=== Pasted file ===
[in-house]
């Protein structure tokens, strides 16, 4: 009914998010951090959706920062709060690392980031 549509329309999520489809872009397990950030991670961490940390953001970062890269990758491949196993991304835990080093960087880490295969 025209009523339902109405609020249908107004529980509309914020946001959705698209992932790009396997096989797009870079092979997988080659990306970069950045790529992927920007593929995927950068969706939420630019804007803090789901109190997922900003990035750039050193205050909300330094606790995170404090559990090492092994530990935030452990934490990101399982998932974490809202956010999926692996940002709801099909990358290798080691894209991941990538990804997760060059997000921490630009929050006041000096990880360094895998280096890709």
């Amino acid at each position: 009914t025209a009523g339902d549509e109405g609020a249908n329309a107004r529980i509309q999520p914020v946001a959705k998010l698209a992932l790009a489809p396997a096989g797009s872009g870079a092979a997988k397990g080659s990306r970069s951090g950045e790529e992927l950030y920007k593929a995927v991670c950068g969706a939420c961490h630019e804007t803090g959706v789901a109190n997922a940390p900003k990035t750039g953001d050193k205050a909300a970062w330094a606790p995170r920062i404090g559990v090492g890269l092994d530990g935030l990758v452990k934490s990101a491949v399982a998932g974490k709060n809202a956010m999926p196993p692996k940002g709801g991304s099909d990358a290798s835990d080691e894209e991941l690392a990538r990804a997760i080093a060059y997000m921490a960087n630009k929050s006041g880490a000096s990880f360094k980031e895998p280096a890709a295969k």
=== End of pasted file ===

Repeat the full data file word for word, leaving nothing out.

[in-house]
């Protein structure tokens, strides 16, 4: 009914998010951090959706920062709060690392980031 549509329309999520489809872009397990950030991670961490940390953001970062890269990758491949196993991304835990080093960087880490295969 025209009523339902109405609020249908107004529980509309914020946001959705698209992932790009396997096989797009870079092979997988080659990306970069950045790529992927920007593929995927950068969706939420630019804007803090789901109190997922900003990035750039050193205050909300330094606790995170404090559990090492092994530990935030452990934490990101399982998932974490809202956010999926692996940002709801099909990358290798080691894209991941990538990804997760060059997000921490630009929050006041000096990880360094895998280096890709």
């Amino acid at each position: 009914t025209a009523g339902d549509e109405g609020a249908n329309a107004r529980i509309q999520p914020v946001a959705k998010l698209a992932l790009a489809p396997a096989g797009s872009g870079a092979a997988k397990g080659s990306r970069s951090g950045e790529e992927l950030y920007k593929a995927v991670c950068g969706a939420c961490h630019e804007t803090g959706v789901a109190n997922a940390p900003k990035t750039g953001d050193k205050a909300a970062w330094a606790p995170r920062i404090g559990v090492g890269l092994d530990g935030l990758v452990k934490s990101a491949v399982a998932g974490k709060n809202a956010m999926p196993p692996k940002g709801g991304s099909d990358a290798s835990d080691e894209e991941l690392a990538r990804a997760i080093a060059y997000m921490a960087n630009k929050s006041g880490a000096s990880f360094k980031e895998p280096a890709a295969k």